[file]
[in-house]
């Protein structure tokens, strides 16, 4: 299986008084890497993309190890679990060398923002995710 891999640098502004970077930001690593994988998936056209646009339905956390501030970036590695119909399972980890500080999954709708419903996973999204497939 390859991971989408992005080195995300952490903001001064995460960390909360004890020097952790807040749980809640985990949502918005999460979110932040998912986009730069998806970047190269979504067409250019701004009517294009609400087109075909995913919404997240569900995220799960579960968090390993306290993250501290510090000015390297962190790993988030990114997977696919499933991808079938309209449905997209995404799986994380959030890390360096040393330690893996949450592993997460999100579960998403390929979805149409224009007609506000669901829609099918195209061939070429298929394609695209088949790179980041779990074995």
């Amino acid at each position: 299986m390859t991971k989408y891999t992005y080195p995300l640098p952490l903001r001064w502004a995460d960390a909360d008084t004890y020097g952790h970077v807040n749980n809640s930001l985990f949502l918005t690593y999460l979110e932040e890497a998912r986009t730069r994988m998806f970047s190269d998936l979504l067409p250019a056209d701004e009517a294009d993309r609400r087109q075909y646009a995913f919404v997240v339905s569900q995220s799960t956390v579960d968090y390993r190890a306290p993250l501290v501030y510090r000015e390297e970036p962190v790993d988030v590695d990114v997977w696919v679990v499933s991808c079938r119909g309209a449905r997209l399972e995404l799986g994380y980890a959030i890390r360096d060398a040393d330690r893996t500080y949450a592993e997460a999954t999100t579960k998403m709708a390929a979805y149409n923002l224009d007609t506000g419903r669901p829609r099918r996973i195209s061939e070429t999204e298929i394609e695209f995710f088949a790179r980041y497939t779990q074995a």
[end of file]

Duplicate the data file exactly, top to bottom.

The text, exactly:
[in-house]
């Protein structure tokens, strides 16, 4: 299986008084890497993309190890679990060398923002995710 891999640098502004970077930001690593994988998936056209646009339905956390501030970036590695119909399972980890500080999954709708419903996973999204497939 390859991971989408992005080195995300952490903001001064995460960390909360004890020097952790807040749980809640985990949502918005999460979110932040998912986009730069998806970047190269979504067409250019701004009517294009609400087109075909995913919404997240569900995220799960579960968090390993306290993250501290510090000015390297962190790993988030990114997977696919499933991808079938309209449905997209995404799986994380959030890390360096040393330690893996949450592993997460999100579960998403390929979805149409224009007609506000669901829609099918195209061939070429298929394609695209088949790179980041779990074995």
């Amino acid at each position: 299986m390859t991971k989408y891999t992005y080195p995300l640098p952490l903001r001064w502004a995460d960390a909360d008084t004890y020097g952790h970077v807040n749980n809640s930001l985990f949502l918005t690593y999460l979110e932040e890497a998912r986009t730069r994988m998806f970047s190269d998936l979504l067409p250019a056209d701004e009517a294009d993309r609400r087109q075909y646009a995913f919404v997240v339905s569900q995220s799960t956390v579960d968090y390993r190890a306290p993250l501290v501030y510090r000015e390297e970036p962190v790993d988030v590695d990114v997977w696919v679990v499933s991808c079938r119909g309209a449905r997209l399972e995404l799986g994380y980890a959030i890390r360096d060398a040393d330690r893996t500080y949450a592993e997460a999954t999100t579960k998403m709708a390929a979805y149409n923002l224009d007609t506000g419903r669901p829609r099918r996973i195209s061939e070429t999204e298929i394609e695209f995710f088949a790179r980041y497939t779990q074995a």